Fixing the Political Disconnect Between Infrastructure Needs and Funding

Source: Rick Rybeck, Governing, View blog, October 3, 2013

Much has been written about the need for infrastructure investments to keep our economy competitive. Yet Congress is dialing back federal infrastructure funding to state and local governments, and there’s no groundswell of support from constituents either. How can we reconcile the need for infrastructure funding and the lack of political support?

Here are a few of the reasons why there is a disconnect between the country’s need for infrastructure and the public’s willingness to pay for it:

When infrastructure works well, it is almost invisible and people take it for granted. You turn on the faucet and water comes out. You get in your car and then arrive at your destination.

Related to this invisibility factor is that in many cases we have divorced payment for infrastructure from its consumption. When we go to a store, we part with our money and come away with something that we want. But when we pay our taxes, we don’t have a clear understanding about how the money is spent — on infrastructure or anything else. And because it often appears to be free to use streets and highways, we drive and park in congested places at congested times more than we would if we had to pay the true costs of doing so.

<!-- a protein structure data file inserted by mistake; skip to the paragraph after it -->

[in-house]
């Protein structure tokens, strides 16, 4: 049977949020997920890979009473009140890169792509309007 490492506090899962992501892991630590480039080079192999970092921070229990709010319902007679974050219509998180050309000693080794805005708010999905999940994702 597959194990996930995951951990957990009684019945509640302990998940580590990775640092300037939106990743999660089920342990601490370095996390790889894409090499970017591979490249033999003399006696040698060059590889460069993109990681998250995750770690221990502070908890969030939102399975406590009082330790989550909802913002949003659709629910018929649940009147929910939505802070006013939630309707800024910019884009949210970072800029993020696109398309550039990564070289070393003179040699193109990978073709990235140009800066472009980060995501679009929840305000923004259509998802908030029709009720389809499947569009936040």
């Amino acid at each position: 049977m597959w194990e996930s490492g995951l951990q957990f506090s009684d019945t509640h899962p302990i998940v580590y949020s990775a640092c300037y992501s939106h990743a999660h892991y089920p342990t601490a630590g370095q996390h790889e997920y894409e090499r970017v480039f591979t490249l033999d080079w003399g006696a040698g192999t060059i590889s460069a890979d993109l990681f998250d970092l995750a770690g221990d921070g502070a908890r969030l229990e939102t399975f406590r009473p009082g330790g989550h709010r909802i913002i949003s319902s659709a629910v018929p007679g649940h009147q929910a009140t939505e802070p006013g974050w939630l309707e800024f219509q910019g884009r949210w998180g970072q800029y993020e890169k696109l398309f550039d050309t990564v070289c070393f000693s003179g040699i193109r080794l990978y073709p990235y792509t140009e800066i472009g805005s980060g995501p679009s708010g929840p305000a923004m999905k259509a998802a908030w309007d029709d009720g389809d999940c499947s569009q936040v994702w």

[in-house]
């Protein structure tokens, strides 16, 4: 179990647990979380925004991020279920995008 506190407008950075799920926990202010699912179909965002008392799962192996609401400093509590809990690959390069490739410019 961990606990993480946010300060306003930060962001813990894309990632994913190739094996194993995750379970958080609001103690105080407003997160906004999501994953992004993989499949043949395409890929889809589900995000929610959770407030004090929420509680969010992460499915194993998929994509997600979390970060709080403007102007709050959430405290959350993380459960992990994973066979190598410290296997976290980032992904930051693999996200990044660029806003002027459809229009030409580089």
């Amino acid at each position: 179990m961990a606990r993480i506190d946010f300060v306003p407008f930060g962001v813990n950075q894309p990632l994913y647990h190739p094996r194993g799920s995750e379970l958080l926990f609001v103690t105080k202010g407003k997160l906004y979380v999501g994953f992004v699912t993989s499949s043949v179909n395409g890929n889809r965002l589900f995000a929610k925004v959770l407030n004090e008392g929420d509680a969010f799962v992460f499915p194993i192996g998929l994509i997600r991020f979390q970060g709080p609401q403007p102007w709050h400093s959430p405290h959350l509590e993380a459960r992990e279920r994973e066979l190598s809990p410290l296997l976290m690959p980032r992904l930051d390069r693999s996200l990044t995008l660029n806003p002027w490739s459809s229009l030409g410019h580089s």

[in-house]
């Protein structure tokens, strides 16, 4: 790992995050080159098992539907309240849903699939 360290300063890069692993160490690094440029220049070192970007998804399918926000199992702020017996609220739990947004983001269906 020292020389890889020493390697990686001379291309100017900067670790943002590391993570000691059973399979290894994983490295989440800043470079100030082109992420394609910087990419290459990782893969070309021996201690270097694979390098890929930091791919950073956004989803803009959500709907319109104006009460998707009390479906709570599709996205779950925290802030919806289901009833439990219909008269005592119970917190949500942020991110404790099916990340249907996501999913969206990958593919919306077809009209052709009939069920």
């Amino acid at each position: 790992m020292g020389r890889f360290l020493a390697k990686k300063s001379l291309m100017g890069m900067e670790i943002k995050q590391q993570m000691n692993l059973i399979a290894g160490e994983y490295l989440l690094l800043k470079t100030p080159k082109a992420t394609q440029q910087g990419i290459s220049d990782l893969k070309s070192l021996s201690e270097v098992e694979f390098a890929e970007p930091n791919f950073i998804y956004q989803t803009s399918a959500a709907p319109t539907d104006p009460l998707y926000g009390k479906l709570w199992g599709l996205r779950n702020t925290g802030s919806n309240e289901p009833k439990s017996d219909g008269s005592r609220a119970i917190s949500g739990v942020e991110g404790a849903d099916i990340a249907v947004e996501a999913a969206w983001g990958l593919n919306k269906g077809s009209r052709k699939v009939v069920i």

Another reason for the disconnect is that when infrastructure is well-designed and well-implemented, it often inflates the value of well-served land. So after paying taxes for highways or transit, if I want to get the most value out of them I want to have my home or business near a highway interchange or a transit station. But the value of land near these facilities has increased, enhanced by that new infrastructure. So now I must pay a landowner a premium rent or price to have access to the land that my taxes made more valuable in the first place. Paying twice for infrastructure does not make the public happy or enthusiastic about paying for more.

Fortunately, there are ways to lessen the impact of some of these issues….